Most people know that it’s easy to find images by searching Google Image Search. But not all the images you find through such a search are legal to use. Here are some tips and tools for avoiding copyright issues.
When you find an image that seems perfect for a page or post of your website – say, a mouth-watering picture of pancakes for that article about the pancake breakfast fundraiser – look at the website where the picture is being displayed.
Obviously, if the picture is from the IHOP website, it’s going to be copyrighted. But sometimes, other people have violated copyright law to use IHOP’s photo, so just because it’s on someone’s blog doesn’t mean that it’s fair game. You (and your organization) are responsible for the images you use on your site, and the fines can be thousands of dollars.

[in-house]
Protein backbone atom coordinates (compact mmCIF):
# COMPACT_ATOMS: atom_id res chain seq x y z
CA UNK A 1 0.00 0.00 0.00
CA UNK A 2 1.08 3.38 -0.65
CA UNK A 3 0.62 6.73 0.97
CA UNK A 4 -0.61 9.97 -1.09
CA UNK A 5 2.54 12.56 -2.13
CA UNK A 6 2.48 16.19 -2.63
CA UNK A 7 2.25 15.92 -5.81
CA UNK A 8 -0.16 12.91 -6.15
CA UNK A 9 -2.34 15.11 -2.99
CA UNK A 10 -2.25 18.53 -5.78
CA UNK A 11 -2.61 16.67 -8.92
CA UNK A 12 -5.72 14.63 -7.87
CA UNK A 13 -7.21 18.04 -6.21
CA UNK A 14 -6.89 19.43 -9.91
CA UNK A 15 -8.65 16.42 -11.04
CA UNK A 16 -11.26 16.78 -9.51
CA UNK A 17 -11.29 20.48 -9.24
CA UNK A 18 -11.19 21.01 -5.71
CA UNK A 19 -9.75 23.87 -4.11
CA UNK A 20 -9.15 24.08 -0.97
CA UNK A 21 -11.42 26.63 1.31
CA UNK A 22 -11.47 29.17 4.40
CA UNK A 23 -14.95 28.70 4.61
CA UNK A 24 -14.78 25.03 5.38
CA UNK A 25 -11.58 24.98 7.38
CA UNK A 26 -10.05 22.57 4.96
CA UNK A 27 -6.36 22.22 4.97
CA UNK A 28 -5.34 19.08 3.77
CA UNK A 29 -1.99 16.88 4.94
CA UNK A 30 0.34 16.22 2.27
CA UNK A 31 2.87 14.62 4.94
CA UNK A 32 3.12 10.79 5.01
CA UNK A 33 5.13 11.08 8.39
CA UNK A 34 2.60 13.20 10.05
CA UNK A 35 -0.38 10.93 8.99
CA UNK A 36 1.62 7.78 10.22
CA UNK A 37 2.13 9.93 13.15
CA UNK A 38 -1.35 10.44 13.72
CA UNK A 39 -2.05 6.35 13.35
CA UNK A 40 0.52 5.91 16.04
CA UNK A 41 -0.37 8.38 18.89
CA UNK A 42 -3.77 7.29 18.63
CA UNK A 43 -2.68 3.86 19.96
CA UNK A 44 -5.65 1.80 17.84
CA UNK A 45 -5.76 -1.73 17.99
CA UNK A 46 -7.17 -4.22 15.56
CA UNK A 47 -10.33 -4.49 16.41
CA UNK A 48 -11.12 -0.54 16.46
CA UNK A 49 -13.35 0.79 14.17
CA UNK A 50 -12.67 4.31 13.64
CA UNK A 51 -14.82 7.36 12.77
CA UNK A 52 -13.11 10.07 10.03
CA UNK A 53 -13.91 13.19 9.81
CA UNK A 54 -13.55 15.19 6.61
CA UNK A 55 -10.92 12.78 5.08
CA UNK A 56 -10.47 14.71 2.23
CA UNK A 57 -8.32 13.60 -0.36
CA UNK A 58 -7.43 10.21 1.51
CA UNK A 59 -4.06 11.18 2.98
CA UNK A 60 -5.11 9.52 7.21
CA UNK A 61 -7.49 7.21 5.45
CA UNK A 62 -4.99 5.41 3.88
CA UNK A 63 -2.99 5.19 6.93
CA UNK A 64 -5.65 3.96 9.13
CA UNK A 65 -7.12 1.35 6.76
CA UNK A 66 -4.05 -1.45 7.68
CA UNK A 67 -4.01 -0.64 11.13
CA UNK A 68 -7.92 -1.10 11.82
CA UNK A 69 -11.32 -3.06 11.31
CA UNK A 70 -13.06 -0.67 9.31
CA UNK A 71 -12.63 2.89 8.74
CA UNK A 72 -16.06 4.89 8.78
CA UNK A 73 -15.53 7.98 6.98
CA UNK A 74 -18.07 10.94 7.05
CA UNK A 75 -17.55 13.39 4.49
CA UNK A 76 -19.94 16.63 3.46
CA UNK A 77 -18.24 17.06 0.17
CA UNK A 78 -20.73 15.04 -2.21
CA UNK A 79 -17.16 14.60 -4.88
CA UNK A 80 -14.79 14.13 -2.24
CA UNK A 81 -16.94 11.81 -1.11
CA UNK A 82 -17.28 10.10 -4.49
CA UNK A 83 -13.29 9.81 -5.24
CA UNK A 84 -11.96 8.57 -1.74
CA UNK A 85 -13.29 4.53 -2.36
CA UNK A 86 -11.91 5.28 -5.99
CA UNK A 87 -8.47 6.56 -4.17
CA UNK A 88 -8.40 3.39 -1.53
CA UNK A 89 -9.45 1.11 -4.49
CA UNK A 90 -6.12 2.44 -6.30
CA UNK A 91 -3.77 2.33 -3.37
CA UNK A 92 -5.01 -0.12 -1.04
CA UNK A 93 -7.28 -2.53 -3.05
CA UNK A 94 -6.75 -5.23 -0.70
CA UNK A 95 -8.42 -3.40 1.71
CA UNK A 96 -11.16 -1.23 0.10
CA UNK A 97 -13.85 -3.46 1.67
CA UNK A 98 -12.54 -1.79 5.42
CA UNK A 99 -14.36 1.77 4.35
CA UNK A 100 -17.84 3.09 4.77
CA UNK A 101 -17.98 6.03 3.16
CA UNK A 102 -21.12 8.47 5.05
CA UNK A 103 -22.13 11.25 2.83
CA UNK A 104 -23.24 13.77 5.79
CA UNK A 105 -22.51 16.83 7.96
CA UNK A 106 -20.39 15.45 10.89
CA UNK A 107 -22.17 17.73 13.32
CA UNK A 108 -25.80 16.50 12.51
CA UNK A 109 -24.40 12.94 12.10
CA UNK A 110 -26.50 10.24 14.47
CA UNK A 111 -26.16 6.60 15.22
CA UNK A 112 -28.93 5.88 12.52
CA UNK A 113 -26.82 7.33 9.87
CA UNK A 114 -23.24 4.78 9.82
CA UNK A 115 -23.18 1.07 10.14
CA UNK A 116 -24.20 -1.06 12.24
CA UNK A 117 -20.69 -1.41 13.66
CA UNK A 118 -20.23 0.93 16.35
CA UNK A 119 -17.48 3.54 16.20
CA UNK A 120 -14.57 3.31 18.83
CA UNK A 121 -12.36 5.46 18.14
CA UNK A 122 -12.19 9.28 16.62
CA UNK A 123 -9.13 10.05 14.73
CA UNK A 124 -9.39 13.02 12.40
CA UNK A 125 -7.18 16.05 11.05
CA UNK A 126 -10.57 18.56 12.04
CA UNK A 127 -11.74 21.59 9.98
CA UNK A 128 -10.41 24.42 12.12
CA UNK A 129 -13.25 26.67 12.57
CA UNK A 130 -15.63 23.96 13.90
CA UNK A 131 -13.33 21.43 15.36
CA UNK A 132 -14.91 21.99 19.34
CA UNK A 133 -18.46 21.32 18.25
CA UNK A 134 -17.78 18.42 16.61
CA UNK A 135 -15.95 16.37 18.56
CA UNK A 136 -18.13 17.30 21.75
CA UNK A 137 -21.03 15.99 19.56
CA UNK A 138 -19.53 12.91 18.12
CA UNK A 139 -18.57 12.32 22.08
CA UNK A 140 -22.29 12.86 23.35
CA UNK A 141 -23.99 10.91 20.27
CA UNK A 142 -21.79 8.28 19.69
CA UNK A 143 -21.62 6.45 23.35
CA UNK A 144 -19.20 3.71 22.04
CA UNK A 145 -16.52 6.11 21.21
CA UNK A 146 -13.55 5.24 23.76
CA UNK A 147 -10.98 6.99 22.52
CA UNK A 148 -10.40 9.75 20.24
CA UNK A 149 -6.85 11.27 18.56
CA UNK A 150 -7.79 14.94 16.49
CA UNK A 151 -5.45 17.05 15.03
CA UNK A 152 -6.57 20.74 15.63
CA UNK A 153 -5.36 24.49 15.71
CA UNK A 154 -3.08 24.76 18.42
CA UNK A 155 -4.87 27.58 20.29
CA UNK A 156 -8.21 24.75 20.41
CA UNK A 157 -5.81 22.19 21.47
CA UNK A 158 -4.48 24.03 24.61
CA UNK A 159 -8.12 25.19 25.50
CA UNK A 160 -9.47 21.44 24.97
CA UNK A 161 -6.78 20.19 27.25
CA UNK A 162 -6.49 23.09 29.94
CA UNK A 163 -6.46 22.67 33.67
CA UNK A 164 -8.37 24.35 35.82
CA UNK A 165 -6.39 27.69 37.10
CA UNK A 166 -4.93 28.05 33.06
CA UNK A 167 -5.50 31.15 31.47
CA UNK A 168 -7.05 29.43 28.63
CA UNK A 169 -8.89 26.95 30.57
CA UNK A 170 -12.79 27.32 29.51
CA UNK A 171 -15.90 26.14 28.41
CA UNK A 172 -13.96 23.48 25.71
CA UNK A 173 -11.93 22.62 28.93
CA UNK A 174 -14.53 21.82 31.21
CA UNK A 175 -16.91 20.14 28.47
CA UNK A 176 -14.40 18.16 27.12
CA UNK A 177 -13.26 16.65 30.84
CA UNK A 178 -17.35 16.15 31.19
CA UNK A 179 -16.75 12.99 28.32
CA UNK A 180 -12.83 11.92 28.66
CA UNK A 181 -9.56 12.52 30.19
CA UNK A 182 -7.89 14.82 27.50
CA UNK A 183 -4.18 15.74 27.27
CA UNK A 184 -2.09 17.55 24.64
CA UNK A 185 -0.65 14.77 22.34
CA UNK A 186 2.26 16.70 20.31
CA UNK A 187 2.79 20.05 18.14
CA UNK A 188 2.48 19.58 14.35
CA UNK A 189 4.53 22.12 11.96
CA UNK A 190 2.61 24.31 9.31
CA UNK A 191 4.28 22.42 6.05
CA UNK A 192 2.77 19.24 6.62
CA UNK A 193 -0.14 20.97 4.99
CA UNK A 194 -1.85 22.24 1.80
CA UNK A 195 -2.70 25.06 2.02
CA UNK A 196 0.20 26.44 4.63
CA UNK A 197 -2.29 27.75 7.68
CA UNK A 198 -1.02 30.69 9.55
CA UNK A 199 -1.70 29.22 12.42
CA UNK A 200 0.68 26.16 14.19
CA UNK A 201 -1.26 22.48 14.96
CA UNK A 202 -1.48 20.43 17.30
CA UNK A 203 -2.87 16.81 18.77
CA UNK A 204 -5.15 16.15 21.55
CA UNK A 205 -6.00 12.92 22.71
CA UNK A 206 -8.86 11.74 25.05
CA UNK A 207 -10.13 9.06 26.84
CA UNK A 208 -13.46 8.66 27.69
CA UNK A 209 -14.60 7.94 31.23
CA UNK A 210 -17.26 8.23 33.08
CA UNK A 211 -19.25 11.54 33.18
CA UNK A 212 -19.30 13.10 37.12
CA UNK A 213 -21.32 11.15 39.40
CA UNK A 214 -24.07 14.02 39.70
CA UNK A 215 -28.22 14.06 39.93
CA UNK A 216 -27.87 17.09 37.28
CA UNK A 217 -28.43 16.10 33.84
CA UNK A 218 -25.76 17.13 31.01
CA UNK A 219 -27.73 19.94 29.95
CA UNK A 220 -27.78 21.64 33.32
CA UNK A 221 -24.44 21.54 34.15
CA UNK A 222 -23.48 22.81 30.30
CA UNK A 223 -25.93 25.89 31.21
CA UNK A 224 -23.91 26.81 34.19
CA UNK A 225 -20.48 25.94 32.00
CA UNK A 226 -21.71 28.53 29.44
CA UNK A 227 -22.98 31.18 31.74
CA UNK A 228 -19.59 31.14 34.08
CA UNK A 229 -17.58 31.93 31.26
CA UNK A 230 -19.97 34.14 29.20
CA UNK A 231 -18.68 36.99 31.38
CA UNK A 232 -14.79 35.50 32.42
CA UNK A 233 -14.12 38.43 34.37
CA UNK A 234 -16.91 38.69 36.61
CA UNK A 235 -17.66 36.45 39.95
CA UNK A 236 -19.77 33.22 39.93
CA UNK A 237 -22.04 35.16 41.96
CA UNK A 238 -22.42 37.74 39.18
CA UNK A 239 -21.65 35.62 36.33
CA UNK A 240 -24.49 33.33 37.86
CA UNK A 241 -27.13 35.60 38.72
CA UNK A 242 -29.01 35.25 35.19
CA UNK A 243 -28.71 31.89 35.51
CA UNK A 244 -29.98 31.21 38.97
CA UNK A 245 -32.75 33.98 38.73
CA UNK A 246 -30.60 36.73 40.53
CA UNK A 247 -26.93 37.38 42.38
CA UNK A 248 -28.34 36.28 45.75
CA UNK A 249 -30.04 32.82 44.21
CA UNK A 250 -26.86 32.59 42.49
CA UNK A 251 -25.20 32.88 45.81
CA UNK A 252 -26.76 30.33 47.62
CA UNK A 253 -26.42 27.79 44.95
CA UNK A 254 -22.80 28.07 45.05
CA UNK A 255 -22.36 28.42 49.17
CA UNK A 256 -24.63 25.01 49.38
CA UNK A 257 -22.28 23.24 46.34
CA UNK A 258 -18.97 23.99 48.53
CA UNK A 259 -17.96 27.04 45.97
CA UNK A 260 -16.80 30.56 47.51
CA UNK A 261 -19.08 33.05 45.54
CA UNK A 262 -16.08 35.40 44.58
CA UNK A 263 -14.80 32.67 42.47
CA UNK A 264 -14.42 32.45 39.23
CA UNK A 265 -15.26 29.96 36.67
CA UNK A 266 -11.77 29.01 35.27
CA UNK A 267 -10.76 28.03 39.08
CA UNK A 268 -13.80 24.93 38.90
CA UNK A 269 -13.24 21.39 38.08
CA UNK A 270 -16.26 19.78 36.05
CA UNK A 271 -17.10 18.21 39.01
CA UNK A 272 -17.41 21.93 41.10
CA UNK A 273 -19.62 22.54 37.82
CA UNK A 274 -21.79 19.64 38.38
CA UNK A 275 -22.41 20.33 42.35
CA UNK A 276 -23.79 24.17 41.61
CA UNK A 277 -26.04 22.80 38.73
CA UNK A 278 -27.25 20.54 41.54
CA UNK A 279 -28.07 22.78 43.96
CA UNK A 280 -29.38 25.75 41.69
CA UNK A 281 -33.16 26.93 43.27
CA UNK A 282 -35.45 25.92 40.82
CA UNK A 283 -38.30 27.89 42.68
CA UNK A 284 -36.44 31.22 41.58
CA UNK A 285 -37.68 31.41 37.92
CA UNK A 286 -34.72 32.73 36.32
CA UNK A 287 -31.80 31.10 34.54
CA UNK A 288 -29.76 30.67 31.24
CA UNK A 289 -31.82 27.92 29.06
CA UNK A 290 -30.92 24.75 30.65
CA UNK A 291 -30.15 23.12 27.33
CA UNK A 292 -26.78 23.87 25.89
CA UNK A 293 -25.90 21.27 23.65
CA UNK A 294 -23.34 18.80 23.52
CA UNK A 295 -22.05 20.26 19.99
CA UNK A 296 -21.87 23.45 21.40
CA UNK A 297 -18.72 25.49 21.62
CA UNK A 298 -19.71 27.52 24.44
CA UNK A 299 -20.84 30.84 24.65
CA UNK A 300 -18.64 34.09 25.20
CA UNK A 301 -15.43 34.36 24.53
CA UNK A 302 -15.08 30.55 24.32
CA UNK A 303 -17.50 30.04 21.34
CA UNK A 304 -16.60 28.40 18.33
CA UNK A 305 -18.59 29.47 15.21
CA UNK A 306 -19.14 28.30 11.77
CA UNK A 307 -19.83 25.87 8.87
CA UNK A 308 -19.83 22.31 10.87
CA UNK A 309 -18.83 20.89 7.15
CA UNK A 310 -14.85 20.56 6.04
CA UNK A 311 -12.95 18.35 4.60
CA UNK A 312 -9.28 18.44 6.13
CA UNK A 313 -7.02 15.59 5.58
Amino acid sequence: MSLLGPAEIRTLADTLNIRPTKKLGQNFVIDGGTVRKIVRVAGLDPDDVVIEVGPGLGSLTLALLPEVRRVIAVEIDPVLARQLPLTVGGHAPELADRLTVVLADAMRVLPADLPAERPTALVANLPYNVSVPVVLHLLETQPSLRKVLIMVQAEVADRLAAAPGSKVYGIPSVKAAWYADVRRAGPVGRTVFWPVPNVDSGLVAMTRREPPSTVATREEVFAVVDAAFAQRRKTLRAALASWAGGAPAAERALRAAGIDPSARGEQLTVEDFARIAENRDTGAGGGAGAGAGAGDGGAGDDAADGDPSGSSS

A very helpful tool is TinEye.com, a reverse image search. On their site, you can either upload an image file, or paste in the URL of the photo that you found on Google Image, and TinEye will show you all the places on the web where that picture occurs. Then you can look for indications that the image might be copyrighted. For instance, you should be able to see if an image is a stock photo being sold on a service like istockphoto.com or gettyimages.com.
One helpful tip is to sort your TineEye.com search results by date, displaying the oldest results first. This should give you some indications about where the photo might have originated, but should not be taken as definitive, since stock photo sites might have been reorganized and changed their URLs, so you might not see this particular photo appearing on the stock photo site until later in date.
TinEye Makes browser add-ins for all the major website browsers, which makes searching images even easier. Once you have the added installed and activated, you only need to right-click on an image and then choose “Search Image on TinEye”. The search results will open in a new tab or window.
Have questions about copyrights for images? Leave your question in the comments.